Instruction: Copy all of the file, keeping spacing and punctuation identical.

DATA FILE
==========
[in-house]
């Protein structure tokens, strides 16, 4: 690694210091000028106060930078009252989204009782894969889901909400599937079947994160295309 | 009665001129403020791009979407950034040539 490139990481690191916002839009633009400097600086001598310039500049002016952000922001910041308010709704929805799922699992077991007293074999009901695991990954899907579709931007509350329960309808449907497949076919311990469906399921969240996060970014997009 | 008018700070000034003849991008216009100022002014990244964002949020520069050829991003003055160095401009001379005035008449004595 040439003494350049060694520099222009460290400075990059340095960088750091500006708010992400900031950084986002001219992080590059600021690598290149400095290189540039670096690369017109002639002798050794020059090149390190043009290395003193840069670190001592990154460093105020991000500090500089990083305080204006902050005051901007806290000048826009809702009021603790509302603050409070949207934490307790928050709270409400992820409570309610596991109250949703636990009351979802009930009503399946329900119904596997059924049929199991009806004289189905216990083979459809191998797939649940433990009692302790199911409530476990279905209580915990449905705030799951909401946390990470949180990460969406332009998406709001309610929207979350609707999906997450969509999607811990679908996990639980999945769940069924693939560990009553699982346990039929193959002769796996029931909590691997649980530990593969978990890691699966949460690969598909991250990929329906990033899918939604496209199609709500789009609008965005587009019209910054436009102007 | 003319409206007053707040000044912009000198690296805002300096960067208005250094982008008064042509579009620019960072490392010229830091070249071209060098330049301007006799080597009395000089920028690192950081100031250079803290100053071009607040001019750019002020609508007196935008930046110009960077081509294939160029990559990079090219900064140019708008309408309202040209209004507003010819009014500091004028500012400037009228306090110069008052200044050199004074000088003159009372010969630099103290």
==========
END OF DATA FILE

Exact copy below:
[in-house]
């Protein structure tokens, strides 16, 4: 690694210091000028106060930078009252989204009782894969889901909400599937079947994160295309 | 009665001129403020791009979407950034040539 490139990481690191916002839009633009400097600086001598310039500049002016952000922001910041308010709704929805799922699992077991007293074999009901695991990954899907579709931007509350329960309808449907497949076919311990469906399921969240996060970014997009 | 008018700070000034003849991008216009100022002014990244964002949020520069050829991003003055160095401009001379005035008449004595 040439003494350049060694520099222009460290400075990059340095960088750091500006708010992400900031950084986002001219992080590059600021690598290149400095290189540039670096690369017109002639002798050794020059090149390190043009290395003193840069670190001592990154460093105020991000500090500089990083305080204006902050005051901007806290000048826009809702009021603790509302603050409070949207934490307790928050709270409400992820409570309610596991109250949703636990009351979802009930009503399946329900119904596997059924049929199991009806004289189905216990083979459809191998797939649940433990009692302790199911409530476990279905209580915990449905705030799951909401946390990470949180990460969406332009998406709001309610929207979350609707999906997450969509999607811990679908996990639980999945769940069924693939560990009553699982346990039929193959002769796996029931909590691997649980530990593969978990890691699966949460690969598909991250990929329906990033899918939604496209199609709500789009609008965005587009019209910054436009102007 | 003319409206007053707040000044912009000198690296805002300096960067208005250094982008008064042509579009620019960072490392010229830091070249071209060098330049301007006799080597009395000089920028690192950081100031250079803290100053071009607040001019750019002020609508007196935008930046110009960077081509294939160029990559990079090219900064140019708008309408309202040209209004507003010819009014500091004028500012400037009228306090110069008052200044050199004074000088003159009372010969630099103290």